September 24, 2012
World Health Organization (WHO) officials are on alert after two confirmed cases and one suspected case of a new virus from the same family as SARS appeared in Saudi Arabia last week. Doctors are watching for any sign the disease may spread.
The cases involve a coronavirus (named for the corona, or halo, visible around the virus under a microscope) that causes severe pneumonia and kidney failure in patients. One of the confirmed cases is a 49 year-old man in intensive care in a London hospital after being evacuated by air-ambulance to Britain from Qatar on September 11.
The other two confirmed cases have already died.
Dr. Ali Mohamed Zaki first revealed that a new coronavirus had been discovered last week in a 60-year-old man at the Soliman Fakeeh Hospital in Jeddah, Saudi Arabia on the ProMED-mail website, a site used to monitor infectious diseases around the globe. In the post, Zaki noted that the coronavirus was similar to those found in bats.
The most famous coronavirus was the Severe Acute Respiratory Syndrome (SARS) outbreak that killed about 916 and infected 8,422 worldwide. The potential threat of this particular coronavirus is not yet known, but World Health Organization (WHO) officials are monitoring the situation.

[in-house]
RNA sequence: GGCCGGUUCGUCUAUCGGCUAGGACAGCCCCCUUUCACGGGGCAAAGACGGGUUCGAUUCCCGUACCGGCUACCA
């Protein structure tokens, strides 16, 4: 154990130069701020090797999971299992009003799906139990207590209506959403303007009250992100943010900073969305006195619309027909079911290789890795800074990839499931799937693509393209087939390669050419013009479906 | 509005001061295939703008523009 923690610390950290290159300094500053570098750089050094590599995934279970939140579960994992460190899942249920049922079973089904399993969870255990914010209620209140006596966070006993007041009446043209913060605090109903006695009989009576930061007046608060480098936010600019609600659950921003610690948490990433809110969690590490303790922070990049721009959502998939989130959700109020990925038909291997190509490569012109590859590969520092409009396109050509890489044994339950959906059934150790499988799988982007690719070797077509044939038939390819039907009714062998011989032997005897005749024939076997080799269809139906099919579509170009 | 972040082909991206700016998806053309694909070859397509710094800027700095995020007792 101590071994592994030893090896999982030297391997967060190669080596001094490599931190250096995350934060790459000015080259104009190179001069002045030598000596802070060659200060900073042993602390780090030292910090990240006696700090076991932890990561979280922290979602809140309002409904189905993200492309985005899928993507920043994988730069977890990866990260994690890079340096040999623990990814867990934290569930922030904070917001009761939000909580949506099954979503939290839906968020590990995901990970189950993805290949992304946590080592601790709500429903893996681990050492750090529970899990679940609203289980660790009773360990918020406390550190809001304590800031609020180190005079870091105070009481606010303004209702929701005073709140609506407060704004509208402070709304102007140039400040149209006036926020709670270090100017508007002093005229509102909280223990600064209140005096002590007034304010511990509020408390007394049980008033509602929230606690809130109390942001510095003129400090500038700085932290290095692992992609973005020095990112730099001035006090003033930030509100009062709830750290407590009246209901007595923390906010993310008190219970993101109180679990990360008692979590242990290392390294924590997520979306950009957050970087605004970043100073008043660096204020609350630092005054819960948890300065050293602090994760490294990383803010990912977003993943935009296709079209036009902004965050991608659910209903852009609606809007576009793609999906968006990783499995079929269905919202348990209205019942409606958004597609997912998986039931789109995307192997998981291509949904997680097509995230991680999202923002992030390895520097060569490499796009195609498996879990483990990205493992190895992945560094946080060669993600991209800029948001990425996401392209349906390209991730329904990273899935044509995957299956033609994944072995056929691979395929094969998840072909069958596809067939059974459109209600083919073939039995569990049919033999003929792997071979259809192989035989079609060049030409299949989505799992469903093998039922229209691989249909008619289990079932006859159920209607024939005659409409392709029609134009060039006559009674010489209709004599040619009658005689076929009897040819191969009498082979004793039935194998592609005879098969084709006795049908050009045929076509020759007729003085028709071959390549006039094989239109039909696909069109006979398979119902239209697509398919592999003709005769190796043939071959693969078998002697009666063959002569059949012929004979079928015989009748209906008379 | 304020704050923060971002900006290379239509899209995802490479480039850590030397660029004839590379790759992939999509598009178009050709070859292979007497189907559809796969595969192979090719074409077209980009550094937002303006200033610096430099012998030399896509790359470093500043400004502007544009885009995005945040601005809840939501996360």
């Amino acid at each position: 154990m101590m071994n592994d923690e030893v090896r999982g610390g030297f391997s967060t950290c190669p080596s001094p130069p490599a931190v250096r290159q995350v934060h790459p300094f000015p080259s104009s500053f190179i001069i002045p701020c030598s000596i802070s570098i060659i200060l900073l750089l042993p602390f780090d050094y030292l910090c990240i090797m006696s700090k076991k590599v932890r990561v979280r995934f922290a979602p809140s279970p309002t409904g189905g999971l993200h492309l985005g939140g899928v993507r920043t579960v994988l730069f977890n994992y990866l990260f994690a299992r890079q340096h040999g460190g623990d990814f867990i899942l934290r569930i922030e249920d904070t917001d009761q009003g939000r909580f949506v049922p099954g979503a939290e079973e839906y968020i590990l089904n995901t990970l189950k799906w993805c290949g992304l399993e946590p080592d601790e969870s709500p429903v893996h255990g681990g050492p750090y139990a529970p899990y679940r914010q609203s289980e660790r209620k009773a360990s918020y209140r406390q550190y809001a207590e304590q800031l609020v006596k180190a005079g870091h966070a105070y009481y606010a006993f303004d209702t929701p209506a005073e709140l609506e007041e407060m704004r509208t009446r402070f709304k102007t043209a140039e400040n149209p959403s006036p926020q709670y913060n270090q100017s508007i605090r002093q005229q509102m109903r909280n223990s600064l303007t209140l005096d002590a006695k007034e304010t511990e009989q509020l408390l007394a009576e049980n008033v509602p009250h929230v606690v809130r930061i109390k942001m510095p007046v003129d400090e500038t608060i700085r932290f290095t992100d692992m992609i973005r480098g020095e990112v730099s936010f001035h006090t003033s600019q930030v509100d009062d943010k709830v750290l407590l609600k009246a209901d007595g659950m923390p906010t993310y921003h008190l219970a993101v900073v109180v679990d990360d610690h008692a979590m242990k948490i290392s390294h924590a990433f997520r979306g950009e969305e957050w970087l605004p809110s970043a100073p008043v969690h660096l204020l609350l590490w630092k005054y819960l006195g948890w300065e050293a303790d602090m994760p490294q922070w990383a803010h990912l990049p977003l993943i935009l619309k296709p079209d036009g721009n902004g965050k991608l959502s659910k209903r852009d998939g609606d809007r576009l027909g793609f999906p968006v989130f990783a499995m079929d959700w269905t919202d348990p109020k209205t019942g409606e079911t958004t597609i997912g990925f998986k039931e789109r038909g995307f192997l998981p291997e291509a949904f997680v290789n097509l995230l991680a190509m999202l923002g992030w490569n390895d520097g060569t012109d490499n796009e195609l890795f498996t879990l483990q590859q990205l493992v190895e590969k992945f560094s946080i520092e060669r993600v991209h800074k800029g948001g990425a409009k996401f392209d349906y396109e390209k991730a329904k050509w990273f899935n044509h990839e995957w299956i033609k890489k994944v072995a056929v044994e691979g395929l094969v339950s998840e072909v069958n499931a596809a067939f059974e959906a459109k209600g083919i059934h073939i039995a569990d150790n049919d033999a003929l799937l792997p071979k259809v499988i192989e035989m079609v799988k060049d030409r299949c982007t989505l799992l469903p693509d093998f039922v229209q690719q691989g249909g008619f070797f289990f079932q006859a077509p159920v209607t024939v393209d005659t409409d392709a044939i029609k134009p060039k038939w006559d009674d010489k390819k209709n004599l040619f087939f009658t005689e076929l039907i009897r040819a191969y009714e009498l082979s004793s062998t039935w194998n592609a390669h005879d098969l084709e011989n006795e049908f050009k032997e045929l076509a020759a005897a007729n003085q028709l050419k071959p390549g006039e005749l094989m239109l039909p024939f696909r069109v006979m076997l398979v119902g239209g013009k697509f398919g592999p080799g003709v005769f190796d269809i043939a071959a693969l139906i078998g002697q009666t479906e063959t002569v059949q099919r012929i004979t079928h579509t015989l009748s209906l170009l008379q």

“Given that this is a novel coronavirus, WHO is currently in the process of obtaining further information to determine the public health implications of these two confirmed cases,” the WHO said in a statement.
The discovery of the new virus comes at a potentially hazardous time; on the eve of the Hajj, the Islamic holy pilgrimage to the city of Mecca. Saudi Arabia opened its borders to pilgrims on September 17, but the real influx of pilgrims is set for the end of October. Last year, almost 2 million Muslims from around the world completed the rite.
WHO officials are not imposing any travel restrictions at the moment, despite the potential for the new virus to go global.
The Health Protection Agency (HPA) in the United Kingdom also weighed in on the matter.
“The HPA is providing advice to healthcare workers to ensure the patient under investigation is being treated appropriately. In the light of the severity of the illness that has been identified in the two confirmed cases, immediate steps have been taken to ensure that people who have been in contact with the UK case have not been infected, and there is no evidence to suggest that they have,” Professor John Watson, said in a statement.
While urging vigilance, Professor Watson also echoed the WHO, saying there was no reason for any travel advisories, no specific precautions to take, and the ultimate reach and contagiousness of the virus has yet to be determined.